We have yet to figure out how you can have a representative democracy in clannish, tribal-based societies, where loyalty is to the family not to the individual or the state and children marry their cousins nearly half of the time. Until we (or they) do, it is hard to imagine an alternative to authoritarian rule. Maybe one clan, one vote?

        • FriendlyGoat

          The key in these places, I think, is a dictator who is strong enough to keep a lid on—-and, not an SOB. We now know IT’S HARD to keep a lid on. That’s much of the reason these guys go “too” tough and mean.

          • Bruce

            When a country is that dependent upon the ruling class making almost flawless decisions and not over reaching, it won’t work. Leaders always make bad decisions and always over reach, unless there is a limit on them, like our Constitution used to place on our leaders until they were able to get away with usurpations.

        • Corlyss

          Not necessarily. 10 years ago Tunisia was a model of a forward-looking Western-oriented benevolent despotic government that concentrated on building up a middle class (a permanent opposition to despots) and democratic precursor institutions. Something went horribly wrong with the ruling family in the interim, and all that progress was squandered in a looting mentality by some of the family. I don’t pretend to know the specifics, except the development has been tragic for Tunisia. However, they appear to be the state most likely to emerge first from the pestilential chaos of the Arab Spring.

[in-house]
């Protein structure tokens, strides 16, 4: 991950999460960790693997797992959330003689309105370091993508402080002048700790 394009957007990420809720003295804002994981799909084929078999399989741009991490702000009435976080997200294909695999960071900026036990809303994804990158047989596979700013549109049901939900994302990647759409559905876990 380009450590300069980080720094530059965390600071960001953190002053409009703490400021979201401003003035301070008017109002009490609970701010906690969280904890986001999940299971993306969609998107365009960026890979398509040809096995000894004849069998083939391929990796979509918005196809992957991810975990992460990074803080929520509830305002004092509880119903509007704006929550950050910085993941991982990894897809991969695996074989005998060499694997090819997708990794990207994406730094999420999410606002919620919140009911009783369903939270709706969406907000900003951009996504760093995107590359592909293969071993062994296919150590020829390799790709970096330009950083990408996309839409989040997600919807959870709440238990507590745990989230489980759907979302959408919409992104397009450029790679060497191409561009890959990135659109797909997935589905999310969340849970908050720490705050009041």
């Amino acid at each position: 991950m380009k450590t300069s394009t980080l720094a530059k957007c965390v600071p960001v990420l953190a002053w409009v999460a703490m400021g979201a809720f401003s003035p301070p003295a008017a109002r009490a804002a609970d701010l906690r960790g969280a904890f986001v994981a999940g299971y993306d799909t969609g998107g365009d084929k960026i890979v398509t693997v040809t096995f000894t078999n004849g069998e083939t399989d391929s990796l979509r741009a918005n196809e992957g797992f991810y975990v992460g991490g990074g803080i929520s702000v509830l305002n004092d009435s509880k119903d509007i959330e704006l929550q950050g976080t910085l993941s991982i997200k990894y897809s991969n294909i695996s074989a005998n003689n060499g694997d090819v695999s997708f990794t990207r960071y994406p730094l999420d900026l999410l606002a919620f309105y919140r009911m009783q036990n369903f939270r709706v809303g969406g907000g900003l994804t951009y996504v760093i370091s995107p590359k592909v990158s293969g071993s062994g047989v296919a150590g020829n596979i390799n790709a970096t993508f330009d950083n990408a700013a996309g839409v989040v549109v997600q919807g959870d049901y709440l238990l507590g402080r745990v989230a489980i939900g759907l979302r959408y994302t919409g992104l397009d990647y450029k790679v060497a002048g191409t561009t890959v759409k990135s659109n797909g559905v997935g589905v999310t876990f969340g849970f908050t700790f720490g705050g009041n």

• FriendlyGoat

        In some ways, I do not blame either Bush or Obama for hoping that western-assisted elections would produce functional secular democracies to replace dictatorships. If we Americans believe in our own documents and history, there really is no other position for us to take—–in principle.

        HOWEVER, despite much blood and treasure expended on our part, we now find Bush, and Obama and most of the rest of us both disappointed and frustrated to learn that the saturation of Islam is preventing secular progress from blooming in Afghanistan and Iraq—–or any of the other countries.